This study was conducted to determine whether there is a difference in anthropometric characteristics, vertical jump height, and spine flexibility of elite kickboxers between the categories. Approximately 225 randomly selected elite athletes, women between the ages of 18-36 and men aged 18-40, from different sports clubs in Turkey, participated in the study. Athletes were divided into three groups, point fighting (n=75), light contact (n=75), and kick light (n=75), according to the branches they participated in kickboxing competitions. An anthropometric set and tape measure were used in the measurements. The height, body weight, circumference measurements, length measurements, diameter measurements, skinfold thickness, vertical jump height, and spine flexibility were determined, and the differences were compared between the branches. SPSS 25.0 statistical package program was used in data analysis, and the significance level was accepted as p<0.05 in all statistics. While the differences between the anthropometric characteristics of female athletes mainly resulted from the groups of Light Contact and Point Fighting, these differences in male athletes vary in all three groups. Spinal flexibility was found lowest in the Point Fighting group while it was found to be highest in the Light Contact group in both genders. Vertical jump height was found to be significantly highest in the Light Contact group in males and significantly lowest in the Point Fighting group in females (p<0.05). As a result, it is seen that the anthropometric characteristics, vertical jump height, and spine flexibility of kickboxers may differ according to the competition categories in which they were specialized. It was concluded that these differences according to the genders should be taken into account when choosing a competition category.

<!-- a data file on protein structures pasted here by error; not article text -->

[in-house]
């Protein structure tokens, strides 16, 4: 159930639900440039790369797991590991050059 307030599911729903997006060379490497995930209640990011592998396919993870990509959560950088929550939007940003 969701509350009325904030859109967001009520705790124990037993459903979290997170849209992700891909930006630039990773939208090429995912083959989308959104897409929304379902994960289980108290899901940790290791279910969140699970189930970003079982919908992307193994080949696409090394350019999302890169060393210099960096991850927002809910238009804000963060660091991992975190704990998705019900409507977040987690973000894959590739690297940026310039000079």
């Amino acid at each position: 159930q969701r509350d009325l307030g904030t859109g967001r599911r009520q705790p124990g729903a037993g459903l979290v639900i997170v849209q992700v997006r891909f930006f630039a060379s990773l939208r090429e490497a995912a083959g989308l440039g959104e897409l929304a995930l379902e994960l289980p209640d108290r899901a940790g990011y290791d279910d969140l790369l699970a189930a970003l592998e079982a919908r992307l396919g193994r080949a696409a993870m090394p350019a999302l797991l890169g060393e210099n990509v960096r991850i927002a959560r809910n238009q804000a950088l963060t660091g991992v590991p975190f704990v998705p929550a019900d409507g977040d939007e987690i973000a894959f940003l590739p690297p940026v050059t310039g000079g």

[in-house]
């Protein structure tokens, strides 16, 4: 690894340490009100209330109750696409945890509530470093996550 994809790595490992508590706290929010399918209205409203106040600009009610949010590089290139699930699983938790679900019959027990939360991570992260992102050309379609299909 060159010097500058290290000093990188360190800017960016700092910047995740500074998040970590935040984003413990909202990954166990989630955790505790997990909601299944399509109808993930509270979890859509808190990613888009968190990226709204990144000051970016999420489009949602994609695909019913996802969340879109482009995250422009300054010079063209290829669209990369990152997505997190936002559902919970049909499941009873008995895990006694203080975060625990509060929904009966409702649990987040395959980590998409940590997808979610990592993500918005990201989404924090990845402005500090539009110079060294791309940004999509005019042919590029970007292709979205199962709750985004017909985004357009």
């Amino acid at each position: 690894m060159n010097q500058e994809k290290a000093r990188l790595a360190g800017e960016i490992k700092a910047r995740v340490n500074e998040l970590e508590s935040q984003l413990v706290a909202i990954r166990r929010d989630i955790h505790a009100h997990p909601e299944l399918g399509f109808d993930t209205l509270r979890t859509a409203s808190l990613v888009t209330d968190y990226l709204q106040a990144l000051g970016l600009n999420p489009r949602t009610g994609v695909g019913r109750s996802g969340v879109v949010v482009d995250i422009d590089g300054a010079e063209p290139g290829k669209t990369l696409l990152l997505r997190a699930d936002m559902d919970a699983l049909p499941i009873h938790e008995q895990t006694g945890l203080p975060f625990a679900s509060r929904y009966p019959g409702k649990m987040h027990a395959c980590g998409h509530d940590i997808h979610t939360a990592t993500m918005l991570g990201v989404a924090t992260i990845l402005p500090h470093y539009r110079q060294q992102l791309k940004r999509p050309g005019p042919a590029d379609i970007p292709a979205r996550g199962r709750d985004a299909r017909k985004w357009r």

Anthropometry, vertical jump, kickboxing, spine flexibility